06 March 2017 by Lorraine Young
A guide to lowering your AGM stress levels
It is time to consider what the hot topics at this year’s round of annual general meetings might be and what we can learn from last year – plus what you can do to lower your stress levels around that all-important vote. For most companies on the Main Market, 2017 will be the second occasion when the remuneration policy has to be put to a shareholder vote, so there is no escaping the fact that remuneration will be the main area of debate.
The key points from the 2016 AGM season were:
The Pensions and Lifetime Savings Association (PLSA) is unimpressed with the responses of companies and boards to defeat and dissent. It suggests that companies view a resolution being passed as a success, and that they do not take seriously the level of votes against (and withheld) and it cites statements made by companies when they announced voting results.
The UK Corporate Governance Code now provides that companies have to say what they plan to do if a significant proportion of votes have been cast against a resolution at any GM.
The Institutional Shareholder Services (ISS) voting guidelines for 2017 consider significant levels of dissent to be when around 20% to 30% of the votes are cast against or withheld. If it considers a board’s reaction to the dissent inadequate it may recommend a vote against the resolution in future years.
The public debate goes on. The Investment Association (IA) Executive Remuneration Working Group published its final report in July last year. This promoted a more flexible approach to remuneration, suggesting that companies should be able to adopt structures outside the narrow range of plans which are commonly adopted.
However, when Weir Group tried to get shareholder approval for a different approach, it was defeated on the remuneration policy vote and on a change to its long-term investment plan. It is clearly still early days in this area, so care will be needed.
“ISS voting guidelines consider significant levels of dissent to be when around 20% to 30% of the votes are cast against or withheld”
The PLSA found that 87% of respondents to a survey of its members (asset owners) considered that executive pay was too high. Just under two-thirds of those felt that this was a generic problem and not simply an issue in relation to poor performance. Around 60% felt that high pay at asset managers prevented them from exercising their stewardship responsibilities in this area.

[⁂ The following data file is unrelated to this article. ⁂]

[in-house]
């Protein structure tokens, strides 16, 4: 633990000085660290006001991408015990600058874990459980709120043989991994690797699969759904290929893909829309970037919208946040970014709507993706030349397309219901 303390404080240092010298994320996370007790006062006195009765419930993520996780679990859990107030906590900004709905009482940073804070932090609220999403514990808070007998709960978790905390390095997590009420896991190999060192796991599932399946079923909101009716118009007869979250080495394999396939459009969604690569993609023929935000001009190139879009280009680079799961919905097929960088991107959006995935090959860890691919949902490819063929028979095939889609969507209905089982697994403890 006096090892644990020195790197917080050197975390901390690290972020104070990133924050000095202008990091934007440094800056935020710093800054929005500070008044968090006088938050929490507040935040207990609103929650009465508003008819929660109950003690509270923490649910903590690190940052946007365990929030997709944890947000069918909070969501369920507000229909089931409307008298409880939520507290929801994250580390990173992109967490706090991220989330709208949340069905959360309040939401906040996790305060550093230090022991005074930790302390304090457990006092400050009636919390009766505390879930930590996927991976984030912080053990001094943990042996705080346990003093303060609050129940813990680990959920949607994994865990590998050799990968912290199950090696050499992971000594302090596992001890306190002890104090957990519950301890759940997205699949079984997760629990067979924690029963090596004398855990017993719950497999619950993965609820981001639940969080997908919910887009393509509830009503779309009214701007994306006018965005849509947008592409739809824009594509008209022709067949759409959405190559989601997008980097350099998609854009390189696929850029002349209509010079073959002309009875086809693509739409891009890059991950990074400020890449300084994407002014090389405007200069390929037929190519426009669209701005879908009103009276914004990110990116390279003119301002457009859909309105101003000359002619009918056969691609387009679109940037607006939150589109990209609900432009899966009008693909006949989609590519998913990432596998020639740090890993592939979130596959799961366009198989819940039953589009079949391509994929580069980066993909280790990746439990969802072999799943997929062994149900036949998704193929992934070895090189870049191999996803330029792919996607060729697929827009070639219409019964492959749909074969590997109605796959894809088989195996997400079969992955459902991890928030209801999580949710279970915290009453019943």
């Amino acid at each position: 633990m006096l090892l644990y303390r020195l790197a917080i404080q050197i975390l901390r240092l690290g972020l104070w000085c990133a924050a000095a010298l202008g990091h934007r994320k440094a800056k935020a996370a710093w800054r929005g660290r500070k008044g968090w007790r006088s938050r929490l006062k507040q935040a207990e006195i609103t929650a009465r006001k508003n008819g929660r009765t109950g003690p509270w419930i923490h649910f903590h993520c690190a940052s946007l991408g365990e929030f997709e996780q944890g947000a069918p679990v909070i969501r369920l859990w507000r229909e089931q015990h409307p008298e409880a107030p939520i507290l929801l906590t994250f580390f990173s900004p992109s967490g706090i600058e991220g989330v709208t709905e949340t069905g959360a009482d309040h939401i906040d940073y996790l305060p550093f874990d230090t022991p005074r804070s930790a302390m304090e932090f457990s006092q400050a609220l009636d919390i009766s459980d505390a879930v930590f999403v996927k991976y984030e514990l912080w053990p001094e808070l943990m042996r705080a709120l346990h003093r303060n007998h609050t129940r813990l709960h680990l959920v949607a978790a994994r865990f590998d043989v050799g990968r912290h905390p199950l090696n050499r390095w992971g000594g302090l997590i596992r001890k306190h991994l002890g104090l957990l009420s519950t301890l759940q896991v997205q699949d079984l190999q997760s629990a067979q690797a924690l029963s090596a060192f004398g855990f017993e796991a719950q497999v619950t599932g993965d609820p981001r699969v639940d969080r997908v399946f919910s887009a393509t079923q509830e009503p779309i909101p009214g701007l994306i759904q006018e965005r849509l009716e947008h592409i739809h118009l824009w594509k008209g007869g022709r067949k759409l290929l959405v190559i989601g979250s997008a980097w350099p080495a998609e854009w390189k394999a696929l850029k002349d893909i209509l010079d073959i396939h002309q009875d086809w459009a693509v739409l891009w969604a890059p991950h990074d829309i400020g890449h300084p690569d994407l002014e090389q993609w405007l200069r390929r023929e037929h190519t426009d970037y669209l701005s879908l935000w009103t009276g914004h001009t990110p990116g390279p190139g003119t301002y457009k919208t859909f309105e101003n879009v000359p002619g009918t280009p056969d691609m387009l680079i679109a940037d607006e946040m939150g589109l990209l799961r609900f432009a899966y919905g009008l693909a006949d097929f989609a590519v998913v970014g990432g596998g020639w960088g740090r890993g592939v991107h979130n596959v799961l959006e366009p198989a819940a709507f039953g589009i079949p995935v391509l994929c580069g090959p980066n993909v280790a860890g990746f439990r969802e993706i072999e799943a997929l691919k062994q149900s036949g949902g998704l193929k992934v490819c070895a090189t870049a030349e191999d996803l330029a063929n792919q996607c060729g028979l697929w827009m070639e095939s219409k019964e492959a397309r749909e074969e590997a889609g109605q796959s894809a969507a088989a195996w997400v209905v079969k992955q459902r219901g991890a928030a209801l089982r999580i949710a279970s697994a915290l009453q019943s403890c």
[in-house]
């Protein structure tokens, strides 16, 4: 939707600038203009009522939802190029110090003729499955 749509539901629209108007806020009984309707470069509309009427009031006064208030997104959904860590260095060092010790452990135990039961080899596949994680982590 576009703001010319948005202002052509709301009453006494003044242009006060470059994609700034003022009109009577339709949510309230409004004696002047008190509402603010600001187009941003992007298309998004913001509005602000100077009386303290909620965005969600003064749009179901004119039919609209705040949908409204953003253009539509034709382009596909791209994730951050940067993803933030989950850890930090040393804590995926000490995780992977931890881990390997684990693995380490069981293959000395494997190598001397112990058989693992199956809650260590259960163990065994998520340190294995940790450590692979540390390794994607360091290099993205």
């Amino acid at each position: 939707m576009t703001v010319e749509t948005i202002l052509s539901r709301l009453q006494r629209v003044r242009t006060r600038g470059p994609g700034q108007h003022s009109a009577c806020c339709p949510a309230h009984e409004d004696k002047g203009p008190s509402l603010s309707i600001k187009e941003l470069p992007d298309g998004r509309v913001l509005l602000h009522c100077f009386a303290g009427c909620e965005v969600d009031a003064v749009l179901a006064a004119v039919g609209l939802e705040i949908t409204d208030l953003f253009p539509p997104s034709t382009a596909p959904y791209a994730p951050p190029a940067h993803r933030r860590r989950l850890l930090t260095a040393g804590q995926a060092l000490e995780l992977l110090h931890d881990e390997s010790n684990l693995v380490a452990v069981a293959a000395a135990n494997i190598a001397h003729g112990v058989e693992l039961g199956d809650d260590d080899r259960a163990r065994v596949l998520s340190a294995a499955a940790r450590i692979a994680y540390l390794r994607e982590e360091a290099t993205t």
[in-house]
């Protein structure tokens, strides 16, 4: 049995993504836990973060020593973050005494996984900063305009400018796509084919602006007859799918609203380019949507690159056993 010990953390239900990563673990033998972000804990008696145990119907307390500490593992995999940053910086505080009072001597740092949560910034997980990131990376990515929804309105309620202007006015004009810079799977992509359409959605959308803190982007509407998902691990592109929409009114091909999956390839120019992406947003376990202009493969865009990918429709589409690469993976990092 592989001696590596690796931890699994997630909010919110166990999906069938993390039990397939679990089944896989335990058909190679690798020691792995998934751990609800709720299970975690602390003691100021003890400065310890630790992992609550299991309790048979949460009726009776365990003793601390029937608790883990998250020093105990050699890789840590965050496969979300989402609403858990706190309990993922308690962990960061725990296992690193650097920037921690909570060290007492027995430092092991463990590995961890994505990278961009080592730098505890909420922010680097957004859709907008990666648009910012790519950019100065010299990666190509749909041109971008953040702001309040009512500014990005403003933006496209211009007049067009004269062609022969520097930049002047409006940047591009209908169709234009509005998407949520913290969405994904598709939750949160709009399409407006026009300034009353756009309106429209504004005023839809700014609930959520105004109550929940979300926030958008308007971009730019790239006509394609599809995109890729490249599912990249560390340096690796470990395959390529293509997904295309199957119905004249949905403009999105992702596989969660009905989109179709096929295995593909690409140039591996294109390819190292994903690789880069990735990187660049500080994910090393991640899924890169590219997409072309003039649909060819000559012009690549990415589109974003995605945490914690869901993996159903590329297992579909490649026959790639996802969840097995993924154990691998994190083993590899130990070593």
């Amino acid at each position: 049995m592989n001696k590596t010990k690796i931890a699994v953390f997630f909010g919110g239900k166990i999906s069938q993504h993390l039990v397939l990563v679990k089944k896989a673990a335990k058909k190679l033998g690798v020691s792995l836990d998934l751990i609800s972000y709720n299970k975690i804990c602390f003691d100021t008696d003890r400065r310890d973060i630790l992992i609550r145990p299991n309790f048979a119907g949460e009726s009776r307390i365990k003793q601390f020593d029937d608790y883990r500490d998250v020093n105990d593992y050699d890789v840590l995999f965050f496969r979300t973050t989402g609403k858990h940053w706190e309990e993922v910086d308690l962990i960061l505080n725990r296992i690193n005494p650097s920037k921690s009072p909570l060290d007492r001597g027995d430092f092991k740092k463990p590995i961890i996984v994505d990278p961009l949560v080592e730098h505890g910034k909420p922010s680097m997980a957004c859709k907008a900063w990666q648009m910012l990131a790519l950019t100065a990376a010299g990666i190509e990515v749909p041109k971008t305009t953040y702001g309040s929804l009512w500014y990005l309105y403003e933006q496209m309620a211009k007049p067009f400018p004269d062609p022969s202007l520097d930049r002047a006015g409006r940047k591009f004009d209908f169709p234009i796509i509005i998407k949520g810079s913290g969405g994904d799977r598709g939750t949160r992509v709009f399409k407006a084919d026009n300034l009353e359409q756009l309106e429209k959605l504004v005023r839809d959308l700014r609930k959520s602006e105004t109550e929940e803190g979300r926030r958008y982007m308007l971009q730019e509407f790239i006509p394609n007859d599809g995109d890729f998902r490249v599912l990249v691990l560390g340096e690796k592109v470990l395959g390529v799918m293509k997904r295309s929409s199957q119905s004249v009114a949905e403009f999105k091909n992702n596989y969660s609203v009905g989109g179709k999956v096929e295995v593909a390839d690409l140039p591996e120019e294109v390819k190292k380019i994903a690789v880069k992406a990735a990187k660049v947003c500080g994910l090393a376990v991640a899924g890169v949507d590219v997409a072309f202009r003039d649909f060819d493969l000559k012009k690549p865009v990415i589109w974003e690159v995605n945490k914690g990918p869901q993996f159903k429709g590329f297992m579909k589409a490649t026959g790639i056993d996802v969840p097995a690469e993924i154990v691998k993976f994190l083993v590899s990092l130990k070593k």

Votes against directors’ re-election, auditors’ reappointment and fees, and share issuance authorities are not common and the institutional voting guidelines are clear on the reasons for ‘vote against’ recommendations.
For disapplication of pre-emption rights (section 571) it is wise to follow the Principles of the Pre-emption Group, which has also issued template resolutions. The typical acceptable limit is 5% of the issued share capital in any one year, with a limit of 7.5% over a rolling three-year period. This has been revised to allow an annual limit of 10% if half of the authority is to be used for an acquisition or specified capital investment.
Share buyback authority is a standard item of business for many companies – the ISS voting guidelines state that: ‘Shareholders will generally support buybacks unless they are not supported by cash flows of the underlying business or introduce excessive and unsustainable leverage.’ However, PIRC has indicated a tougher stance on this, stating that it will not support such resolutions unless there is ‘a clear, cogent and compelling case demonstrating how the authority would benefit long-term holders and that the directors are not conflicted in making the recommendation.’
This derives from concerns that executives were using share buybacks to manipulate earnings per share levels up, which helped performance targets for incentive plans to be met.